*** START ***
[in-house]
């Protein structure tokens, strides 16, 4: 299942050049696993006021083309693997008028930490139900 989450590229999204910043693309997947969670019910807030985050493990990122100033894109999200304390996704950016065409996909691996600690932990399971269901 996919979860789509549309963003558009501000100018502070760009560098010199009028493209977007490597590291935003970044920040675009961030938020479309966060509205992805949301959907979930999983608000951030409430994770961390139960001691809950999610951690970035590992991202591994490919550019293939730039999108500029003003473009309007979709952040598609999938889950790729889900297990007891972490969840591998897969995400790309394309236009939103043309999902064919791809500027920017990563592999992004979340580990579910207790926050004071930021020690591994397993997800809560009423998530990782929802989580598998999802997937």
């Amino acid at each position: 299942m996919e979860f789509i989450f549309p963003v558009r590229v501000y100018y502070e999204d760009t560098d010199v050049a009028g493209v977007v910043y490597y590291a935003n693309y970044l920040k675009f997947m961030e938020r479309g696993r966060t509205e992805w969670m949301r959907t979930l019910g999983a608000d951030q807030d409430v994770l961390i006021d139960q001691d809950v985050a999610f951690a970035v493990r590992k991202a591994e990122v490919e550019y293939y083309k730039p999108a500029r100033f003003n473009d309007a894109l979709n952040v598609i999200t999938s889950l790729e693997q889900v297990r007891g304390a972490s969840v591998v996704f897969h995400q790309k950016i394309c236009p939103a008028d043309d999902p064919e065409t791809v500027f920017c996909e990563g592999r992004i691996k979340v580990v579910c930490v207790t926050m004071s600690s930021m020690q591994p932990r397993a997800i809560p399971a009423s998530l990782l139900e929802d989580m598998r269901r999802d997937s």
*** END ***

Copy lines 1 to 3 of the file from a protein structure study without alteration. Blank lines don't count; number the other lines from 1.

[in-house]
């Protein structure tokens, strides 16, 4: 299942050049696993006021083309693997008028930490139900 989450590229999204910043693309997947969670019910807030985050493990990122100033894109999200304390996704950016065409996909691996600690932990399971269901 996919979860789509549309963003558009501000100018502070760009560098010199009028493209977007490597590291935003970044920040675009961030938020479309966060509205992805949301959907979930999983608000951030409430994770961390139960001691809950999610951690970035590992991202591994490919550019293939730039999108500029003003473009309007979709952040598609999938889950790729889900297990007891972490969840591998897969995400790309394309236009939103043309999902064919791809500027920017990563592999992004979340580990579910207790926050004071930021020690591994397993997800809560009423998530990782929802989580598998999802997937």
């Amino acid at each position: 299942m996919e979860f789509i989450f549309p963003v558009r590229v501000y100018y502070e999204d760009t560098d010199v050049a009028g493209v977007v910043y490597y590291a935003n693309y970044l920040k675009f997947m961030e938020r479309g696993r966060t509205e992805w969670m949301r959907t979930l019910g999983a608000d951030q807030d409430v994770l961390i006021d139960q001691d809950v985050a999610f951690a970035v493990r590992k991202a591994e990122v490919e550019y293939y083309k730039p999108a500029r100033f003003n473009d309007a894109l979709n952040v598609i999200t999938s889950l790729e693997q889900v297990r007891g304390a972490s969840v591998v996704f897969h995400q790309k950016i394309c236009p939103a008028d043309d999902p064919e065409t791809v500027f920017c996909e990563g592999r992004i691996k979340v580990v579910c930490v207790t926050m004071s600690s930021m020690q591994p932990r397993a997800i809560p399971a009423s998530l990782l139900e929802d989580m598998r269901r999802d997937s």